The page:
Presentation by Lindsay Thomas Jr., Quality Deer Management Association Director of Communications
Summary by Julie Ellsworth, Michigan DNR
Chronic wasting disease (CWD) is an always-fatal nervous system disease found in cervids (deer, moose, elk) in 25 states as of August 2019. There is no cure. It can be transmitted through direct animal-to-animal contact, contact with saliva, feces, parts of an infected animal carcass. It can even spread through soil that has been contaminated with any of these.
This disease – with its growing nationwide presence in cervid species and in the media at this time – has created a crisis for conservation communicators. The issue is complex, currently the outlook is not positive, and there are bad actors and internet trolls spreading lies and conspiracy theories that are counterproductive to addressing the issue.
Last year the Quality Deer Management Association’s (QDMA) communications team, led by Lindsay Thomas Jr., launched a CWD information campaign based on lessons learned from psychological research. The key takeaways from this research tell us that the best ways to defeat myths and misinformation are the following:
- Do not repeat the myth. Myth-busting campaigns, while well-intentioned, can actually help spread the misinformation.
- Instead, make the correct information accessible, carved into digestible bits of information, and repeat, repeat, repeat!
Using this information, the QDMA communications team launched the #KnowCWD campaign in April 2018. The campaign broke down CWD information into numerous digestible facts intended to replace specific myths. These facts were disseminated on the QDMA social media channels, blog site, website and e-newsletter, earning them over a million impressions.
While the campaign was successful in getting factual information to a wide audience, it became apparent that simply presenting information doesn’t always produce the desired outcomes. During the course of the information campaign, Mr. Thomas encountered a study on the Nieman Journalism Lab website titled “How media coverage of epidemics helps raise anxiety and reduce trust.” The key findings from this study show two crucial communication steps to take during a crisis:
- It is important to provide a sense of hope.
- You need to give people actions they can take.
Using this information, QDMA designed and implemented the #FightCWD campaign. This campaign, created with the help of biologists and CWD experts, consisted of action items for those already affected by CWD as well as those not yet affected.
The items were turned into individual social media posts, supported by additional blog posts. The overall “hope” of the message is that hunters can buy time for disease researchers by minimizing the spread of CWD through specific actions.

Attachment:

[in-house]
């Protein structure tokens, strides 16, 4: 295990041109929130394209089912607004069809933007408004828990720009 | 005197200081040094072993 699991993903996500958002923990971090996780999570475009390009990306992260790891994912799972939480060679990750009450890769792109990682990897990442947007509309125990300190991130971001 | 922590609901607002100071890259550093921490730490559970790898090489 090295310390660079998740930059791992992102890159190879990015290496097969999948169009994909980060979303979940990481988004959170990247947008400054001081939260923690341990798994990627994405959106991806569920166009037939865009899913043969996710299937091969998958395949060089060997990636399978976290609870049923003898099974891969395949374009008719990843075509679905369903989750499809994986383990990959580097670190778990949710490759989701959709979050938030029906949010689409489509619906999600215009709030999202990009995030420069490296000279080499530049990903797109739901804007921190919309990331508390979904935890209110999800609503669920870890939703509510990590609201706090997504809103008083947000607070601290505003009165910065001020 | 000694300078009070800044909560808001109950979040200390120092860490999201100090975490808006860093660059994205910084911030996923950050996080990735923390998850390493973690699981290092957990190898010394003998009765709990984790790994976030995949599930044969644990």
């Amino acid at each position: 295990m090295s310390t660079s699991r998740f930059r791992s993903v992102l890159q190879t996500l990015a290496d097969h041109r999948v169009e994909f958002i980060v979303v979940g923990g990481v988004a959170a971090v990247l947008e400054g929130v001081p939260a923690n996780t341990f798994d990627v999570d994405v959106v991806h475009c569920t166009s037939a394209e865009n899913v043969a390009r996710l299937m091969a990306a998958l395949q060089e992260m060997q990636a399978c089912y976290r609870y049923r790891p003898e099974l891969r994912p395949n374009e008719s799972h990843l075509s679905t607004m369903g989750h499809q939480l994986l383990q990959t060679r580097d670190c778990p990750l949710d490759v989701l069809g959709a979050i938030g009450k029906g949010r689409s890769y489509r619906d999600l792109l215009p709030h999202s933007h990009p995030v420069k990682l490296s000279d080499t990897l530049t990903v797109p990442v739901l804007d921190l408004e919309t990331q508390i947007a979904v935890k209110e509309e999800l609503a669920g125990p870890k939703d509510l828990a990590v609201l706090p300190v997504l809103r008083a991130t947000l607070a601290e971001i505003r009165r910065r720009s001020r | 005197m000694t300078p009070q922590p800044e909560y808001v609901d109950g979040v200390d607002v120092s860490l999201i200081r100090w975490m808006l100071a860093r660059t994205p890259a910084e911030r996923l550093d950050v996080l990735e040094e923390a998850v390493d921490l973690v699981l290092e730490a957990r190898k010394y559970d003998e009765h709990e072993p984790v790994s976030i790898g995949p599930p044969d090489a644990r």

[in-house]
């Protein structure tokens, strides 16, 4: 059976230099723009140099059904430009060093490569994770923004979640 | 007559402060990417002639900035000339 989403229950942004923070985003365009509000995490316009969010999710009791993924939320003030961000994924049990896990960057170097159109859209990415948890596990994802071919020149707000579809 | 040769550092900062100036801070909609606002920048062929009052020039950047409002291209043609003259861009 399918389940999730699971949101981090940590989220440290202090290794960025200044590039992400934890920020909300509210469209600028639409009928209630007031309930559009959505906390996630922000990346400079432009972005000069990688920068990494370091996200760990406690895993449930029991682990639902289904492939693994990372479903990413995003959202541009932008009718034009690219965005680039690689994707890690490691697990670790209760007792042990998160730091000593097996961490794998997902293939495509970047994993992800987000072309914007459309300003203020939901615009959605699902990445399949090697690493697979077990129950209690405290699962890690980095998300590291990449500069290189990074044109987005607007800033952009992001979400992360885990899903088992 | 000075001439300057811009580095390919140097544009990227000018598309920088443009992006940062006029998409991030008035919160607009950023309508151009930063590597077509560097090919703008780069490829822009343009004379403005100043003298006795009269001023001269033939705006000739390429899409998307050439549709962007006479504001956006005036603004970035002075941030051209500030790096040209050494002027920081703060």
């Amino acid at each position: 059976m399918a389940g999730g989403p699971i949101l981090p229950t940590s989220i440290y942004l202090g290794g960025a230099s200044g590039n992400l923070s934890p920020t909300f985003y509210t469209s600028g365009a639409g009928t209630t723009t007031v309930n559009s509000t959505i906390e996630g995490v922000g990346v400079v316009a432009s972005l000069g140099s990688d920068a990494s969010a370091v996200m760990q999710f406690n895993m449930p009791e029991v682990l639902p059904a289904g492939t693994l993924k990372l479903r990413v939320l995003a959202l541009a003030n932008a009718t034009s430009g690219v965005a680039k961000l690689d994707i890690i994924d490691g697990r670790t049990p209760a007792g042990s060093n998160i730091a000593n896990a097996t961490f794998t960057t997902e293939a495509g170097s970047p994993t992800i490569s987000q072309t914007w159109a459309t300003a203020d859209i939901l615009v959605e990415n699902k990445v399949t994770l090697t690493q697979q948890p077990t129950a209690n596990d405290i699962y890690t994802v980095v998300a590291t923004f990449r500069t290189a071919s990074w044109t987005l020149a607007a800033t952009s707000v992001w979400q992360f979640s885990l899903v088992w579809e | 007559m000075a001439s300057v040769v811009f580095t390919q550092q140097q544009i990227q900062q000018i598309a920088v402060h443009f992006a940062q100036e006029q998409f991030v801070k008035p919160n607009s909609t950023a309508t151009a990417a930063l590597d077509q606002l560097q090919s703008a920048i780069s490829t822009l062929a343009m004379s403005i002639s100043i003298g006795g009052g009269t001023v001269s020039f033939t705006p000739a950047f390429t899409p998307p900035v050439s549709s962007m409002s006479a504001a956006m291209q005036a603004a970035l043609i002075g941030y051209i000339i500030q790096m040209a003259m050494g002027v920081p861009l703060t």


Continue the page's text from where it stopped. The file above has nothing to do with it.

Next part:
This campaign earned an additional million impressions and continues today as efforts ramp up for the approaching deer-hunting season.
A note about those internet trolls
We all know the typical responses our CWD information will attract: internet trolls and conspiracy theories. Do not get distracted and drawn in by this bait. Do not engage these people. Reply and engage only with legitimate questions asked in good faith. Remember that MORE people saw and digested your information without comment. Remember your goal and simply keep transmitting. Move on to your next post. Focus on transmitting as much of your factual information as you can.
Choose imagery wisely
A basic fact that needs to be kept in mind is that most deer with CWD do NOT look sick! Many people believe that a CWD deer looks skeletal and dazed. The fact is, CWD has a long incubation period (usually around 18 months), and most infected animals show no visible symptoms until the last few months of the disease’s cycle. The majority of infected animals are virtually impossible to distinguish from healthy, non-infected animals. Using imagery of the “bony, dying whitetail” contributes greatly to this confusion. It is advised to not use such photos when communicating about this disease.
Build your own campaign
Each state agency can have its own CWD campaign based on its unique situation and priorities, however it is advised they follow these same guidelines:
- Don’t repeat the myths and conspiracy theories.
- State the facts in short and simple bursts, accompanied with imagery and infographics.
- Repeat the facts constantly and consistently.
- Provide action items and a sense of hope that there is something they can do to make a difference.
Mr. Thomas invites everyone to use any of the items from the following resources in your state’s campaign: